Ask the Patch Pro: Your Real Estate Questions

'Tis the season for buying and selling homes. Do you have questions? Post them and you'll get answers.

Last month, I sold my house and bought another. Looking back, there are several questions I should have asked.

When is the best time to put a house on the market? Is it still a buyers' market? What are the best last-minute updates to do before listing a house?

After the success of a forum on Patch last week, in which readers posed to Urbandale Fire Chief Jerry Holt, it got me thinking that it would be perfect timing to bring in a Realtor to field questions about real estate. 

Robin Sueppel of in Iowa City has graciously agreed to monitor the thread and answer your questions.

You can start posting your questions in the comment section below at any time. I asked Robin to start monitoring the thread beginning Thursday morning.

We also have a number of real estate-themed bloggers across the state on our Iowa Patch sites who are invited to chip in with advice as well, if they wish. 

In case you aren't familiar with our fantastic real estate bloggers, here they are:

  • , with , blogs in Marion.
  • , with , blogs in Ankeny.  
  • , with RE/MAX Innovations, blogs in Waukee. 
  • , with , blogs in Ankeny.
  • , with Pro Homes Solutions, flips and sells houses in Iowa City.
John Norwood April 13, 2012 at 05:18 PM
@ Mark, Very interesting. Your compound annual rate is 9.5% which, I agree, is very high. My home in WDM has gone from $3,900 (2007) to $4,967 (2011). This is a compound annual rate of 4.95%. I also agree there is a limit to what folks can pay, and generally speaking if cities are doing a good job they should be growing their budgets at about the rate of inflation, or maybe less (2-3% per year). What I'd suggest to you is the problem isn't so much with the state system of how to allocate the taxes between classes of property, it's with your cities growth and spending/subsidy policies. I bet you may find the reason why your taxes are growing so fast is your taxes are being used to pay for city overhead while the city uses taxes from new growth areas financed by TIF to support new roads and sewers to those areas vs. paying for fire, snow plowing and the like. That is generally how TIF works. The taxes paid go to new infrastructure vs. overhead. The R plan to cut commercial taxes rates is going to do one of two things; a) cut services; b) shift more taxes to your home in the form of property taxes or other user taxes. I agree the state needs to work with the cities to fix runaway health care and pension costs. Those are the other principle drivers of runaway city costs. But in terms of your situation, I think that's primary an Ankeny problem. To what extent should you and other existing homes and businesses be expected to finance the city's expansion?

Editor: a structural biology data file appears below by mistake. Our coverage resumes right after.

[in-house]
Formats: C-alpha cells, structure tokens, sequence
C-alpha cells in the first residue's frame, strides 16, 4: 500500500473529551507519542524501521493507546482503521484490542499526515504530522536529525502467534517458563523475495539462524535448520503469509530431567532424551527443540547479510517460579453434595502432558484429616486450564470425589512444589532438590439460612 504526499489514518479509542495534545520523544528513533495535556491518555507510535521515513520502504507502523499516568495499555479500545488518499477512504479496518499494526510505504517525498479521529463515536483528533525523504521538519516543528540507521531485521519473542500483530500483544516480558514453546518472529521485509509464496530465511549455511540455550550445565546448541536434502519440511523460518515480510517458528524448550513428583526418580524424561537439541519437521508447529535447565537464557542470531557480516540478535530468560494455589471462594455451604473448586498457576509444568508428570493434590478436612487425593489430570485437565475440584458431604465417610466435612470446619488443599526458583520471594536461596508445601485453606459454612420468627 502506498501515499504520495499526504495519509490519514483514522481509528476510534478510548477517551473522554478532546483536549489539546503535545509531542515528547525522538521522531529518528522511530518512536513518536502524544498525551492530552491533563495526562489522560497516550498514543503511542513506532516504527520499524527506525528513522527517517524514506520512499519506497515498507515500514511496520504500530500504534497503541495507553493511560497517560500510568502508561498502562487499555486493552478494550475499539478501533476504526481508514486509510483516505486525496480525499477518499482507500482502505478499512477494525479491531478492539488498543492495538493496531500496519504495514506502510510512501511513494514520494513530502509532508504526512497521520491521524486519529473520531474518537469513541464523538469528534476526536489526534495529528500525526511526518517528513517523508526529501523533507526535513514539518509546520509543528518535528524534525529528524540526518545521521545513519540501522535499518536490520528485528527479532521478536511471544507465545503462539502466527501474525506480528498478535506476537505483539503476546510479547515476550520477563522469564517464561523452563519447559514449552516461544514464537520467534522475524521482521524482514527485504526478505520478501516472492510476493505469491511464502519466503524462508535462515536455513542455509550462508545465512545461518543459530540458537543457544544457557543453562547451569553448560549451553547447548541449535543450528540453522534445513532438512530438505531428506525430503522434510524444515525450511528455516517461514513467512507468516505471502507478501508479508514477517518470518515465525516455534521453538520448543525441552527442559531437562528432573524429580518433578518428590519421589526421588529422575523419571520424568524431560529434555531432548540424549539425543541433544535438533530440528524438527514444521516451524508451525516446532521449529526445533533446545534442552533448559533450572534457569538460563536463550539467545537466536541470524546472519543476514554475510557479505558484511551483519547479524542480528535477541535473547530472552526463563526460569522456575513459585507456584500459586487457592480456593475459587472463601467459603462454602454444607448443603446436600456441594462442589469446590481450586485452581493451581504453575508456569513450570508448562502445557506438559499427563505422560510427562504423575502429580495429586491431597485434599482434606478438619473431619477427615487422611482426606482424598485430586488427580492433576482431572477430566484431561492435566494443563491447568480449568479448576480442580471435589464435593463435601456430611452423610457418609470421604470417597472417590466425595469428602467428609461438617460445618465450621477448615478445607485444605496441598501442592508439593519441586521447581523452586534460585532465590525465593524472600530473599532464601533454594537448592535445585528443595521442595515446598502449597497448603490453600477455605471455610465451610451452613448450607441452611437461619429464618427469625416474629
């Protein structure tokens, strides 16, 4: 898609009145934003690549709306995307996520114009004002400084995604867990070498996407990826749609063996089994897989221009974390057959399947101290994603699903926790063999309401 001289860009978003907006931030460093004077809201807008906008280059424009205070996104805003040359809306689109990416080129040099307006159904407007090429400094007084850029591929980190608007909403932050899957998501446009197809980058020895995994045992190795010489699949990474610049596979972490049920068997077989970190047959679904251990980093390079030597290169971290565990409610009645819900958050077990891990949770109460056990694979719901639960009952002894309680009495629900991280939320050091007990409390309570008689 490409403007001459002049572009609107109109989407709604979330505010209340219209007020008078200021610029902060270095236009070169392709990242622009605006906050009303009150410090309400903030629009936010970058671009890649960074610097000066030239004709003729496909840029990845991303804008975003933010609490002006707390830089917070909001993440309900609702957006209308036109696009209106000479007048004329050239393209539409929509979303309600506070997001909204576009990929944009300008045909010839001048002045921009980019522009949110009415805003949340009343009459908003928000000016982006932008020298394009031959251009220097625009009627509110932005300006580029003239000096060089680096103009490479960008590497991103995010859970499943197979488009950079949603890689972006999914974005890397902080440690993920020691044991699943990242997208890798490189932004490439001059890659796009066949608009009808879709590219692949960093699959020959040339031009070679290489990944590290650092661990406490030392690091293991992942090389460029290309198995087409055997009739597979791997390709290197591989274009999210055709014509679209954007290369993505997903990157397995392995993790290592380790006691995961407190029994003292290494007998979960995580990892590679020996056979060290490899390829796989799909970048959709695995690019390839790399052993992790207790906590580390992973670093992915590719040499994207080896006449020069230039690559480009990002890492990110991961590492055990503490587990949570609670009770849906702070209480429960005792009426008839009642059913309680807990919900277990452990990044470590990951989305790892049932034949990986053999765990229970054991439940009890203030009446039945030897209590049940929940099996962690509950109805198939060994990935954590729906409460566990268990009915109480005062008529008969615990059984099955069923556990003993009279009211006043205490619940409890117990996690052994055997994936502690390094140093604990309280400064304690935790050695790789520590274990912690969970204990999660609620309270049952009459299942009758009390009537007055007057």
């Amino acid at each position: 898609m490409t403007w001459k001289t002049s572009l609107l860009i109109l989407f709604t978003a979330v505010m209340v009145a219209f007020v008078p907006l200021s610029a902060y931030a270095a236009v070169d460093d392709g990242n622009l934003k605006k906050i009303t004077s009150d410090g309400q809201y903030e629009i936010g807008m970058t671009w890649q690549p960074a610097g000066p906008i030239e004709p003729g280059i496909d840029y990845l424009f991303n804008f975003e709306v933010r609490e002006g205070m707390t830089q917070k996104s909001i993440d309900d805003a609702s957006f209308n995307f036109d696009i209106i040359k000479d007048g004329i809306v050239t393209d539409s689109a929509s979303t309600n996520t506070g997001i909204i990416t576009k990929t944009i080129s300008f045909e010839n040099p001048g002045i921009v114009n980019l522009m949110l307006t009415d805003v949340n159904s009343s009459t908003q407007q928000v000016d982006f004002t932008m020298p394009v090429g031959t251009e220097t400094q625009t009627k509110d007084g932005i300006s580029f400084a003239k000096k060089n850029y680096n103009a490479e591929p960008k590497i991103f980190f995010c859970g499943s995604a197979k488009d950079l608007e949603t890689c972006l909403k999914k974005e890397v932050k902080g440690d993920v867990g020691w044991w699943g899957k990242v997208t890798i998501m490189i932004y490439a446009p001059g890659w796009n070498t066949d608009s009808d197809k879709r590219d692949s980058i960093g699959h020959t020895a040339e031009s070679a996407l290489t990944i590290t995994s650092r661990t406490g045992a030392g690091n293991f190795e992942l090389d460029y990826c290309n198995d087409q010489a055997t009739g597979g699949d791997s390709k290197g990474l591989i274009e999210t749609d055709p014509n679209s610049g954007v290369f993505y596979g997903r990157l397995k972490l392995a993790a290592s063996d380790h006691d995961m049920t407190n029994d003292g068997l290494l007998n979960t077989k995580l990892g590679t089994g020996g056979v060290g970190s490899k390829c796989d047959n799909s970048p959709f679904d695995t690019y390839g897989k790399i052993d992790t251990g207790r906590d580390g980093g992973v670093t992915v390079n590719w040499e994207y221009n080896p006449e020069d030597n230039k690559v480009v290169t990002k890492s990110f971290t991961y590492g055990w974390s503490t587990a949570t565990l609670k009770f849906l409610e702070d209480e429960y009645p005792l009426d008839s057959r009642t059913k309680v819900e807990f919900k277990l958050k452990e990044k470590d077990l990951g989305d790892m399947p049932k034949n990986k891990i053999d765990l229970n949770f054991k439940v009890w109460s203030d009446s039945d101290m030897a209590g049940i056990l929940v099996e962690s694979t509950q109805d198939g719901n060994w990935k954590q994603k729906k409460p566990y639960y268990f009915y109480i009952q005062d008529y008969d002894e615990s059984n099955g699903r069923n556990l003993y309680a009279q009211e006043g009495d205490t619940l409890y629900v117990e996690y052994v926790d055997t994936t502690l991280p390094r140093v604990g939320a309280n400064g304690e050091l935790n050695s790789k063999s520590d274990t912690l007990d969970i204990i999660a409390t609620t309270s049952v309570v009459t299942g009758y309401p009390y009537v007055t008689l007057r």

Mark Charter April 13, 2012 at 08:30 PM
@Anne, Bold colors are fine in moderation. An accent wall here or there is totally acceptable. Where I see the most problems is kid's rooms. That is where you see the bright pinks and purples or any number of weird color choices. If I am asking a client about their thoughts after seeing ten homes and they say something like "oh was that the one with the purple room", that is a bad thing if you are the seller. You do not want buyers focusing on negatives like paint colors. Yes, it is an easy fix for them, but buyers can be fickle so tread lightly. My thought is this. when you are an owner and are not selling, do whatever you want to the place. it is yours so enjoy it. However, when you go to sell it, you are no longer just a homeowner, you are now a home seller and different rules apply. Since you are now moving, do you really care if you have to stare at beige walls for a few months? Paint them a neutral and eliminate the reason a buyer might pass up your home.
Laurie Culp April 13, 2012 at 10:30 PM
The window between Thanksgiving and January 31st is a great time to buy!
Laurie Culp April 13, 2012 at 10:35 PM
Surprisingly, beige has fallen out of favor as a neutral in homes these days. Buyers gravitate towards a more saturated color like taupe or a darker khaki. If in doubt, go to open houses on the weekends and see how sellers stage their homes.
Robin Sueppel April 15, 2012 at 08:01 PM
Anne, I find the bold colors are selling well here in Iowa City. If you watch color trends on pottery barn you will probably stay consistent with trends here. Personal feeling, enjoy your kitchen, that is the beauty of home ownership, you get to choose the color. Paint is fairly cheap, when you are ready to sell, readdress this issue with your Realtor.


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